Wednesday, March 09, 2016

EDITORIAL >> Welcome, Judge Bailey

Judge Rita Bailey was elected last week to preside over the newly formed Jacksonville-Maumelle District Court. Having easily defeated Democratic state Sen. David Johnson from Little Rock, she will take over in January from Judge Robert Batton, who is retiring after almost 40 years on the bench.

Because of a change in the election law, registered voters get to vote for all district court seats in the county in which they live, and judge candidates only have to live in the county to run, not in the district.

That means Bailey, who lives in Cammack Village, likely won with help from her supporters in the Little Rock area and Wrightsville, where she is district court judge.

The new rules make sense. After all, anyone in the county could one day have to appear in district court, which mostly handles misdemeanors and traffic tickets. Bailey will bring a fresh perspective to the Jacksonville court. “I’m elated, totally thrilled,” Bailey told The Leader on election night.

She will bring her ebullient personality to a court where defendants deserve respect and confidence that their rights are respected and upheld.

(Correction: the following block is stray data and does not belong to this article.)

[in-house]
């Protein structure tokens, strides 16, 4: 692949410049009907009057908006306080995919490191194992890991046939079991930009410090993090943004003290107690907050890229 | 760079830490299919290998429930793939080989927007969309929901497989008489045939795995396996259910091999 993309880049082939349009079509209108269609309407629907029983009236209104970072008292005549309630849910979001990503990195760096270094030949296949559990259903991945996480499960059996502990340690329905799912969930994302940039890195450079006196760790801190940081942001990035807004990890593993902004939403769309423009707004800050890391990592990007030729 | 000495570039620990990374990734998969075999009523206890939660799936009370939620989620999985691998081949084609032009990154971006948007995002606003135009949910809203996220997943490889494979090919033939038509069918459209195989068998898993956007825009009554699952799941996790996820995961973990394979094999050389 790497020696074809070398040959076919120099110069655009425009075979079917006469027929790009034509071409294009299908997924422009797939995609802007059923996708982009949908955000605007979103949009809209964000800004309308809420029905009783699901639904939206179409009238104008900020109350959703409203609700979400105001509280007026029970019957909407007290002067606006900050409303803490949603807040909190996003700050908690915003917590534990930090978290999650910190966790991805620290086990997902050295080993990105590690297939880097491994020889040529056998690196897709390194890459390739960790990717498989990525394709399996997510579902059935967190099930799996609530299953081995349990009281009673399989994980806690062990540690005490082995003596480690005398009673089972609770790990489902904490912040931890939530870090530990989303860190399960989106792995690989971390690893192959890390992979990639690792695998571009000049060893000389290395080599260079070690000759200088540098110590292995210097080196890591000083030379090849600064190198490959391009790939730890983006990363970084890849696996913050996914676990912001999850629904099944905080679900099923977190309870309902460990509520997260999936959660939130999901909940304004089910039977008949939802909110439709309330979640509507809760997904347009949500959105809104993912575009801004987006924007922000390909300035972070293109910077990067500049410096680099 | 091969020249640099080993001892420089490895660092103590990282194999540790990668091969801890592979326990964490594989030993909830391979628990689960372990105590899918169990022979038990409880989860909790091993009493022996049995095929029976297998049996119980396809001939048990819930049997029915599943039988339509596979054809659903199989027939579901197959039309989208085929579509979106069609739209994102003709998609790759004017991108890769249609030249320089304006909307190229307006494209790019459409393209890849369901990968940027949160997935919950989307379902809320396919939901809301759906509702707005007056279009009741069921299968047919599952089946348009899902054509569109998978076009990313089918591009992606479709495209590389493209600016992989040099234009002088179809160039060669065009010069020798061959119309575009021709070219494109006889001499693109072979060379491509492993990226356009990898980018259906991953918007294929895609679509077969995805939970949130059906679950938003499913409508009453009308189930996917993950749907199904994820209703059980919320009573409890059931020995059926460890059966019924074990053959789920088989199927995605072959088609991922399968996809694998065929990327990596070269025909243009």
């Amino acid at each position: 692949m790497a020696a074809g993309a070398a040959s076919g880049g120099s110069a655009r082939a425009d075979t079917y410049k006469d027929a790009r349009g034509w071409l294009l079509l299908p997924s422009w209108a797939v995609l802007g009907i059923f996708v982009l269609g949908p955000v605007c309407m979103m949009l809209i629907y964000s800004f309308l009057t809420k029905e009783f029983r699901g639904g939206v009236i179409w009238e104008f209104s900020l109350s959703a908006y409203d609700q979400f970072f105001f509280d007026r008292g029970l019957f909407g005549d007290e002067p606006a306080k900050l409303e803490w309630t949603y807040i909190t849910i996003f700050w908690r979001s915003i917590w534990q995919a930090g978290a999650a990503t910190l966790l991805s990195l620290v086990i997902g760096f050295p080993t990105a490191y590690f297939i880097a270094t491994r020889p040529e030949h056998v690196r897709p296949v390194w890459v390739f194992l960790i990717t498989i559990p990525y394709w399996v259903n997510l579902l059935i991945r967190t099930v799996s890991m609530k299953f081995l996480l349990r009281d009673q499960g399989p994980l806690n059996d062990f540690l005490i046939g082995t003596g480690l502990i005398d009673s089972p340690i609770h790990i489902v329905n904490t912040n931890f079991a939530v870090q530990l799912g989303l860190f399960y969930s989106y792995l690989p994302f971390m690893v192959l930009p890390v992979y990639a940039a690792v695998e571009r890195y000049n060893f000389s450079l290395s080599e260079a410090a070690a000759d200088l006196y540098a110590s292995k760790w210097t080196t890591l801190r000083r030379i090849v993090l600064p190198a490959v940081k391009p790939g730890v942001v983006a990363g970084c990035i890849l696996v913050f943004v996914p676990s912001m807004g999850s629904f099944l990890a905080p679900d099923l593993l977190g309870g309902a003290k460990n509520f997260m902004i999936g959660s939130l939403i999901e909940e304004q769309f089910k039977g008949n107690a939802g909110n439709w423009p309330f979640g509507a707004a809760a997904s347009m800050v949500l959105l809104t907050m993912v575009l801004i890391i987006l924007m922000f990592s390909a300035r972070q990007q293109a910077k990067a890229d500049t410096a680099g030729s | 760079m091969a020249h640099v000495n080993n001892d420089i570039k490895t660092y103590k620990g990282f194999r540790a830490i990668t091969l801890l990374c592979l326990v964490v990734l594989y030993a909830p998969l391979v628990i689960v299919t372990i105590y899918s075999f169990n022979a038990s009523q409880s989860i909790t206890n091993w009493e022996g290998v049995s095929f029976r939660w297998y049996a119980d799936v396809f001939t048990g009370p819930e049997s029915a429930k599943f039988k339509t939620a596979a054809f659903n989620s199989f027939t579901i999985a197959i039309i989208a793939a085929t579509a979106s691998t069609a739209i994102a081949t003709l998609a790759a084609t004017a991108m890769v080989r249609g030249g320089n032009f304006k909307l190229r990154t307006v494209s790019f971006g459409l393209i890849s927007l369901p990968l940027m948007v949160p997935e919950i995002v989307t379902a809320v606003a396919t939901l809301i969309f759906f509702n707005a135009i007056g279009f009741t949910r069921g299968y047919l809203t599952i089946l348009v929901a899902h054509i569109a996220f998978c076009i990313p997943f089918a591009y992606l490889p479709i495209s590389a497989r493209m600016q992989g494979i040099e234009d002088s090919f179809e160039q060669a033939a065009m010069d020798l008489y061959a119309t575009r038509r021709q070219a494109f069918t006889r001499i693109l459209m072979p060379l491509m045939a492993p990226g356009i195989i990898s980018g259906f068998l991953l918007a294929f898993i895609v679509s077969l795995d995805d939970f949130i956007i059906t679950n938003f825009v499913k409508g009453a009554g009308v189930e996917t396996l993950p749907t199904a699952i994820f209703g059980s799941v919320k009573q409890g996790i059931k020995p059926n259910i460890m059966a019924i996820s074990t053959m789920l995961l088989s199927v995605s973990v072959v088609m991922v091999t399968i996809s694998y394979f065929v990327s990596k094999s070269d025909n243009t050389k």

Bailey has shown her impartiality in the Wrightsville court and should bring that same judicial fairness to Jacksonville and Maumelle. Congratulations, Judge Bailey.

In another judicial race, Cabot District Judge Joe O’Bryan will have to face Clint McGue in a runoff Nov. 8. McGue garnered more votes than the judge and John Flynn, the third candidate, but not more than the 50 percent threshold required to avoid a runoff.

McGue has been city attorney in Ward for more than 20 years and has extensive legal experience to qualify for the job. He has the temperament to serve the people of north Lonoke County well.

O’Bryan was arrested last summer for third-degree domestic battery. He was suspended by the State Supreme Court while the case was pending. Although the charges were dropped, it seemed like an opportune time for O’Bryan to retire from a high-pressure, often-thankless job that he has held since 1990.

But he chose to run for yet another term. This race will not be decided for another eight months — a good reason to move judicial races from early March to fall.